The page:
Back in the ’70s, Laurie Anderson had a lot of fun playing with people’s perceptions of what a music piece could be, and by throwing together surreal performance, spoken word tone poems, and abstract synth grooves, she even turned the pop world upside down. Originally a sculptor before she started crafting her unique soundscapes, her calm, syncopated delivery conjures all manner of tripped-out dream imagery – evocative and vague enough to qualify as fully-blown artistic statements.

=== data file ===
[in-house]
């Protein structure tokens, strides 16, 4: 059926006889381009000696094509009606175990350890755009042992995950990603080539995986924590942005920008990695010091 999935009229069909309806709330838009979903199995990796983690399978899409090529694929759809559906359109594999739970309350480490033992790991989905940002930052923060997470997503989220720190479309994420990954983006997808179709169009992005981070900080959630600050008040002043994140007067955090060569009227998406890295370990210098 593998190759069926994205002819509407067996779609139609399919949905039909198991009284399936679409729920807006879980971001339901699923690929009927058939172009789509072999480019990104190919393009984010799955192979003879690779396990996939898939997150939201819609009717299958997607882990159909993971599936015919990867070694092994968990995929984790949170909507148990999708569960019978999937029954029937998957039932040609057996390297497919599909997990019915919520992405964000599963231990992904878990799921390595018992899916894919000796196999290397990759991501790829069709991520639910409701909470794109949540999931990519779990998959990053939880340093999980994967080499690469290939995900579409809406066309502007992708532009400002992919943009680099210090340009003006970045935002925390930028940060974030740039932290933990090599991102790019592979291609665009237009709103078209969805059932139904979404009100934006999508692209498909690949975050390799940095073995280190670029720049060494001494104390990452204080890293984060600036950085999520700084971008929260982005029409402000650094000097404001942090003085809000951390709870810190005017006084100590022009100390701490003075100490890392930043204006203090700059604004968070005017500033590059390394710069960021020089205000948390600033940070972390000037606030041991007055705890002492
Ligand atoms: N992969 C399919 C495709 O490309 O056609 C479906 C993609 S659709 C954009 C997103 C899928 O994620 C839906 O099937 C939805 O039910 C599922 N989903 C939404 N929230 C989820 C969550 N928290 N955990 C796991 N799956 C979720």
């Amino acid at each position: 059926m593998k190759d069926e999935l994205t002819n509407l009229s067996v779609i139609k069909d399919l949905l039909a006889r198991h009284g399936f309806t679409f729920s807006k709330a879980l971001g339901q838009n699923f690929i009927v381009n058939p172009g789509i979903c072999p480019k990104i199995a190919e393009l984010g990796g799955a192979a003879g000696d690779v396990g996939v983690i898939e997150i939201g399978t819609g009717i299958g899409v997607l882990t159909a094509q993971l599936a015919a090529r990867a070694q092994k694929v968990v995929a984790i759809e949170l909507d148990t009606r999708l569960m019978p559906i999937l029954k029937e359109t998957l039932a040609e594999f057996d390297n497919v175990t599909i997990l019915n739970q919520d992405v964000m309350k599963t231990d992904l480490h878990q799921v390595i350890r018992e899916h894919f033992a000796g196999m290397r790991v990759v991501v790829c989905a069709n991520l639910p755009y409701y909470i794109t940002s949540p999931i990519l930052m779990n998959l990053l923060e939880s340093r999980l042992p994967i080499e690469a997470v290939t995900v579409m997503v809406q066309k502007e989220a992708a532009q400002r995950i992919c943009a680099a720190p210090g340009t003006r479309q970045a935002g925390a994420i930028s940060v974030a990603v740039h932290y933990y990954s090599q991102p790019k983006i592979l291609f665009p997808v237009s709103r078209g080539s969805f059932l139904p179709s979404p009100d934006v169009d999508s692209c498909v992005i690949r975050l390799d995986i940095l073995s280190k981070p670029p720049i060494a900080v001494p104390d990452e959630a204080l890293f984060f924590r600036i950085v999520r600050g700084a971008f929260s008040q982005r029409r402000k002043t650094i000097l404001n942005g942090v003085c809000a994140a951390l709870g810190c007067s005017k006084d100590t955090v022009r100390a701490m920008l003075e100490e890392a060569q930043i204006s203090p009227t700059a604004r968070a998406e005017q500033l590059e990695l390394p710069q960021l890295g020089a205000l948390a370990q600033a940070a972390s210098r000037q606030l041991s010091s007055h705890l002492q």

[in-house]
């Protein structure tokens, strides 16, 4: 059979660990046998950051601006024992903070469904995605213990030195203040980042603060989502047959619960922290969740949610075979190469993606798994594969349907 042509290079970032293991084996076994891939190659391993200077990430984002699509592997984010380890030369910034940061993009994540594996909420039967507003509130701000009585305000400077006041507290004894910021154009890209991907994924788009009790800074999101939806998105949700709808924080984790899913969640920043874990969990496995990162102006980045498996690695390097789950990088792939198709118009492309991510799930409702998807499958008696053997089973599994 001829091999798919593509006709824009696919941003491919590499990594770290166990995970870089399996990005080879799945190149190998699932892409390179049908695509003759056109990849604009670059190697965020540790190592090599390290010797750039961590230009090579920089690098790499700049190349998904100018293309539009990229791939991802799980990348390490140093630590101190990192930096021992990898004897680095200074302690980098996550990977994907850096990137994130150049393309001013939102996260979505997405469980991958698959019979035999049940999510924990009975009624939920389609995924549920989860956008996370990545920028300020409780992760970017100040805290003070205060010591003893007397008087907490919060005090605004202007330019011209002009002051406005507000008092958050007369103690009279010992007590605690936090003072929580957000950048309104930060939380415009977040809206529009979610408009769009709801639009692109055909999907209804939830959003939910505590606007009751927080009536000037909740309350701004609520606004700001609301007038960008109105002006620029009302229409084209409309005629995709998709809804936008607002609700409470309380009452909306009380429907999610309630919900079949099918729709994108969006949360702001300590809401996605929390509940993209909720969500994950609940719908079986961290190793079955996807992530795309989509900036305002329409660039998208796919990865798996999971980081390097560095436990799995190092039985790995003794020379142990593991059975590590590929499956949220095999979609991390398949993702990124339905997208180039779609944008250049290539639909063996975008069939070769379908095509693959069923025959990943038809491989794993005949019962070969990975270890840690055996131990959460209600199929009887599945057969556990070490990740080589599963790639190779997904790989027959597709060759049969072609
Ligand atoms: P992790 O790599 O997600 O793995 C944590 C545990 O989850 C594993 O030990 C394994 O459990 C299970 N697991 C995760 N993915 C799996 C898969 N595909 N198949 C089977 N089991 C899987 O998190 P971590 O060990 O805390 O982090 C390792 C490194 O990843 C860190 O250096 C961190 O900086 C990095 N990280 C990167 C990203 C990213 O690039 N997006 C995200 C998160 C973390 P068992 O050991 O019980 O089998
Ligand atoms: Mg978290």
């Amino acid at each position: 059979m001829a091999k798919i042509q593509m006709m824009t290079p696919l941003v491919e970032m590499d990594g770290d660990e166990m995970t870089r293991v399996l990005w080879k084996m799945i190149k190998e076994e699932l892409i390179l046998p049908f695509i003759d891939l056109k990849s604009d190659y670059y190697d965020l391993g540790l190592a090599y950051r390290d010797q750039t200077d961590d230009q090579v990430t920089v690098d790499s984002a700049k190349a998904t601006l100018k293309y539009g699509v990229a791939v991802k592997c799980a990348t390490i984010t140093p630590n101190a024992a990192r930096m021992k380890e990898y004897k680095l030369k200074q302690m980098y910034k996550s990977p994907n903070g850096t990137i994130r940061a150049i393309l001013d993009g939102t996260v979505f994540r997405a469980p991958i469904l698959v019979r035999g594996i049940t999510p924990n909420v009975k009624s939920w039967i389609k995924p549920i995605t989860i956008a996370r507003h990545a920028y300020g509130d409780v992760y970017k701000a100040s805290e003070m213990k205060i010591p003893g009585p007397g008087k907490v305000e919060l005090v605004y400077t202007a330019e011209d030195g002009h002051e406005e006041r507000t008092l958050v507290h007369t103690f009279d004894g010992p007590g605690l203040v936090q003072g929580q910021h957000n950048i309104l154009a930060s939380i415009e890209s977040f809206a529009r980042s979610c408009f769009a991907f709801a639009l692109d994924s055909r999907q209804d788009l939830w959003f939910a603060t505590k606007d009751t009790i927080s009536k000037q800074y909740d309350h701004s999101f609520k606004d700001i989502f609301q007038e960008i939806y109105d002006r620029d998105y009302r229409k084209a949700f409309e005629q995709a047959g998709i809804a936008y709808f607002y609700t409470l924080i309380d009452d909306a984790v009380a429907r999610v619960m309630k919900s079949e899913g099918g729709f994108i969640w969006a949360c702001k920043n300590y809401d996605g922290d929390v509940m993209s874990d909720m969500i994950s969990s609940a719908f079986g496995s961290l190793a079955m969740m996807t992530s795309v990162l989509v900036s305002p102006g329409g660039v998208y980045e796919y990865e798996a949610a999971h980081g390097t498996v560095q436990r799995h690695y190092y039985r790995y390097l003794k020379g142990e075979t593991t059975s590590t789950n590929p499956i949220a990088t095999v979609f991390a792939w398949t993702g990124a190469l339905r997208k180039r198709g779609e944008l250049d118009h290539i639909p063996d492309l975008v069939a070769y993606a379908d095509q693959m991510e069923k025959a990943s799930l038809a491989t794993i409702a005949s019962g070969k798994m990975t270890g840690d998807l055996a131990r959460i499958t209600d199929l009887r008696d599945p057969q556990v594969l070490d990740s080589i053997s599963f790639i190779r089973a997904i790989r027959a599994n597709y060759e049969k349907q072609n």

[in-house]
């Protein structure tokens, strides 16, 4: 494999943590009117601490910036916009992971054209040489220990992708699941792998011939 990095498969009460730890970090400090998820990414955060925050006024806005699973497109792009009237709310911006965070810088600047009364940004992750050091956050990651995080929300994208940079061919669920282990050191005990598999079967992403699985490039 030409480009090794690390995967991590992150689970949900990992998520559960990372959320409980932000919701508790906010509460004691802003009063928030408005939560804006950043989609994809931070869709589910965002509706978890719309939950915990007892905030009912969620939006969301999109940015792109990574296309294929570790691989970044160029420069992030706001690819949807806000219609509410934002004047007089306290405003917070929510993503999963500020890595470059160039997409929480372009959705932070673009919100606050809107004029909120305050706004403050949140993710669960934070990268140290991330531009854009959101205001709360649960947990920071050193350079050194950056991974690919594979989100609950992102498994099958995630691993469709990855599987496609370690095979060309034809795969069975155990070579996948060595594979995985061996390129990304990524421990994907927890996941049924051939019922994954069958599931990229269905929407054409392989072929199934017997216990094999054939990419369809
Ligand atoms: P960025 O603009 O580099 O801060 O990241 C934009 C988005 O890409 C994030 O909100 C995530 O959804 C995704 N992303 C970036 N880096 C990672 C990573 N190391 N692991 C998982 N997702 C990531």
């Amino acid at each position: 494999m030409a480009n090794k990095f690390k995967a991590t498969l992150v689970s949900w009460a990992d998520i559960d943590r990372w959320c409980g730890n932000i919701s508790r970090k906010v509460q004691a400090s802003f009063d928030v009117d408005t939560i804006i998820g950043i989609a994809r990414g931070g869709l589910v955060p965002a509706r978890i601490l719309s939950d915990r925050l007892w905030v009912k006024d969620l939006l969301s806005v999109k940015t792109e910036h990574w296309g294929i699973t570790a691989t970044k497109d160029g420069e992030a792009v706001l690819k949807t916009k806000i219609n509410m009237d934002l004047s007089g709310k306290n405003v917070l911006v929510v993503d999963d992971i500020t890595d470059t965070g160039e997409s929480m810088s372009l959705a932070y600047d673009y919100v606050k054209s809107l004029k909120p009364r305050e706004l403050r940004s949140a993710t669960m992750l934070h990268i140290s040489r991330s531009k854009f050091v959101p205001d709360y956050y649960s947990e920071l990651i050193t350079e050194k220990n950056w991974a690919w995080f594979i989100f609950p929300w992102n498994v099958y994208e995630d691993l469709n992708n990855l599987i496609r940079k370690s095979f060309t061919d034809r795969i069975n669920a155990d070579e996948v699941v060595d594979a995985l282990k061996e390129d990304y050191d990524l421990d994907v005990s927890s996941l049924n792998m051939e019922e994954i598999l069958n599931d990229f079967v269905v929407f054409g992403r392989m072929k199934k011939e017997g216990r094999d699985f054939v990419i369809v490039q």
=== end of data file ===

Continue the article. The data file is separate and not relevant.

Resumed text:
Widely influential for her use of early samplers and invented electronic instruments, Anderson has collaborated with Brian Eno, Andy Kaufman, and late husband Lou Reed – dancing her own path through art and music with a sense of wonder for life and nature. Anderson continues to collaborate and give voice to her artistic creations and installations, working with avant-garde brassman Colin Stetson and Kronos Quartet. In this excerpt from her recent interview with RBMA Radio, Anderson talks in-depth about her music-making process.